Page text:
1.) Conversion Rate: This is the most important metric we can use to find the most qualified website visitors. The formula to calculate the conversion rate = number of bookings/visits (or visitors). In Google Analytics, this is a built in metric you can see in any of the Acquisition reports, which will give you a list of all the sources of traffic, with that eCommerce conversion rate. In Adobe Analytics, you can view a built-in report of the purchase conversion funnel to see an overall conversion rate, and then segment that report by traffic source, or create a calculated metric that can be used in any ranked report, such as the Referring Domains report or Campaigns report. In any tool, conversion rate should be looked at site-wide, as well as by source, allowing you to see the big picture of the site’s performance as well as each source of traffic as comparison points.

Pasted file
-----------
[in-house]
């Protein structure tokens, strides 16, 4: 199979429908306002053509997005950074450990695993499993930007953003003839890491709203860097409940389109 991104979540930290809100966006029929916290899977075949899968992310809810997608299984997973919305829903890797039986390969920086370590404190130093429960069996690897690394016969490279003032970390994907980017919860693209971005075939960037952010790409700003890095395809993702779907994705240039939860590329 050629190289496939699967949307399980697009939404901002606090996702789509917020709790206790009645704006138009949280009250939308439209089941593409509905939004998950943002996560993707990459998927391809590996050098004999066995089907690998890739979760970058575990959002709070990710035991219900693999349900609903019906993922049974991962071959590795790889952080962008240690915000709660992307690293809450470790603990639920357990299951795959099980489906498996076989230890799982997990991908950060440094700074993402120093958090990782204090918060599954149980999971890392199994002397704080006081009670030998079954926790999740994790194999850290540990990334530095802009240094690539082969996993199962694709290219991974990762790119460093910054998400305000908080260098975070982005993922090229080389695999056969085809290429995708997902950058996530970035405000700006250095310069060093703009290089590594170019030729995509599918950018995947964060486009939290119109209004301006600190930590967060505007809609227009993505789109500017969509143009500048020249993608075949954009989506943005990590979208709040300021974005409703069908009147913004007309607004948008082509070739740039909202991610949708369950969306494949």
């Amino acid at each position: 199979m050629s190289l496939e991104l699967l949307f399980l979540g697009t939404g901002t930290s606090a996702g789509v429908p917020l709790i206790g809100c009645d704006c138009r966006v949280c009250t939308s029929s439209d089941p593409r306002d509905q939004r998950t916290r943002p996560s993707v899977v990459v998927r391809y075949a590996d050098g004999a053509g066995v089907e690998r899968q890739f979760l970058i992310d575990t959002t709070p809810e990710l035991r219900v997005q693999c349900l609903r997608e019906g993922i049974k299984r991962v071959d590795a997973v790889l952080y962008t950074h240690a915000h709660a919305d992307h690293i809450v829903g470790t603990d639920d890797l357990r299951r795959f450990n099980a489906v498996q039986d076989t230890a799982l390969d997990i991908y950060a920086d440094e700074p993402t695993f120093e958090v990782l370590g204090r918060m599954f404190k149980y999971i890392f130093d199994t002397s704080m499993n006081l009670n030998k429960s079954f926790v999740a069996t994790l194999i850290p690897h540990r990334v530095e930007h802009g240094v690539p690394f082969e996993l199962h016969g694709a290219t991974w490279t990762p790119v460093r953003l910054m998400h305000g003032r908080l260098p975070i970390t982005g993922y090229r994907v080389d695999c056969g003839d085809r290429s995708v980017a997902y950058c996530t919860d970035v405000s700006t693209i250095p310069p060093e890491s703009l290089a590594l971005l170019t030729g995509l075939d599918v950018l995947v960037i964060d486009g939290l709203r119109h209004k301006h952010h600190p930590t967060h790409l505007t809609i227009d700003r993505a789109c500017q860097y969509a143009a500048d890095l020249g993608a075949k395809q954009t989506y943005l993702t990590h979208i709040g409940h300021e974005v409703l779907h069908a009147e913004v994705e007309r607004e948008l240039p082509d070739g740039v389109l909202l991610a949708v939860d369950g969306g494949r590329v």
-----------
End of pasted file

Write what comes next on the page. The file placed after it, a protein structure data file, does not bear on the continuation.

2.) Conversion Rate – Front End: You can read more about deconstructing the entire conversion funnel in this post, but in short, the front end of your website (excluding the booking engine) has one job to do – convince visitors to search for a room. In this conversion rate, we are looking at the percentage of visits that achieved that goal. In order to measure this in Google Analytics, you can either create a segment of visits who view the first page of the booking engine process, and apply it to your report, and manually calculate the percentage of the segment to the source as a whole, or you can create a goal (my recommendation) that is executed when visitors reach that first step of the booking engine. You can then view the goal completion rates overall, and by source in any Acquisition report.